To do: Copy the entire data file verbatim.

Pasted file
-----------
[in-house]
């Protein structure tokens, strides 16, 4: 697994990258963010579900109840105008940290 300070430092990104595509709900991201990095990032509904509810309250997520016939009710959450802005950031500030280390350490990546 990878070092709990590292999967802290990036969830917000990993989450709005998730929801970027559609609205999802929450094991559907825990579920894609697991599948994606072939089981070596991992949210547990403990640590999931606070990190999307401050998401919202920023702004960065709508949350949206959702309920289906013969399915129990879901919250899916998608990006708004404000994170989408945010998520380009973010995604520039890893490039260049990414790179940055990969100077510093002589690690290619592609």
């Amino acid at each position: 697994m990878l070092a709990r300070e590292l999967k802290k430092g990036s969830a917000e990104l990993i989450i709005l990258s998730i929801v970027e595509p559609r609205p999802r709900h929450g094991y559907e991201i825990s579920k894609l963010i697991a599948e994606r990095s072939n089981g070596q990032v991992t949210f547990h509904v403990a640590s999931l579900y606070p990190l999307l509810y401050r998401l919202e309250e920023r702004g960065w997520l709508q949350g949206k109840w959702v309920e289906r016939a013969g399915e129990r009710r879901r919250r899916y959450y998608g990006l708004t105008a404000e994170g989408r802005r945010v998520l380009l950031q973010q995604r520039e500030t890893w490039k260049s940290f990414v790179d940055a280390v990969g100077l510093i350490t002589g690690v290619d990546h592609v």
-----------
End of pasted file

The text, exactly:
[in-house]
């Protein structure tokens, strides 16, 4: 697994990258963010579900109840105008940290 300070430092990104595509709900991201990095990032509904509810309250997520016939009710959450802005950031500030280390350490990546 990878070092709990590292999967802290990036969830917000990993989450709005998730929801970027559609609205999802929450094991559907825990579920894609697991599948994606072939089981070596991992949210547990403990640590999931606070990190999307401050998401919202920023702004960065709508949350949206959702309920289906013969399915129990879901919250899916998608990006708004404000994170989408945010998520380009973010995604520039890893490039260049990414790179940055990969100077510093002589690690290619592609």
């Amino acid at each position: 697994m990878l070092a709990r300070e590292l999967k802290k430092g990036s969830a917000e990104l990993i989450i709005l990258s998730i929801v970027e595509p559609r609205p999802r709900h929450g094991y559907e991201i825990s579920k894609l963010i697991a599948e994606r990095s072939n089981g070596q990032v991992t949210f547990h509904v403990a640590s999931l579900y606070p990190l999307l509810y401050r998401l919202e309250e920023r702004g960065w997520l709508q949350g949206k109840w959702v309920e289906r016939a013969g399915e129990r009710r879901r919250r899916y959450y998608g990006l708004t105008a404000e994170g989408r802005r945010v998520l380009l950031q973010q995604r520039e500030t890893w490039k260049s940290f990414v790179d940055a280390v990969g100077l510093i350490t002589g690690v290619d990546h592609v």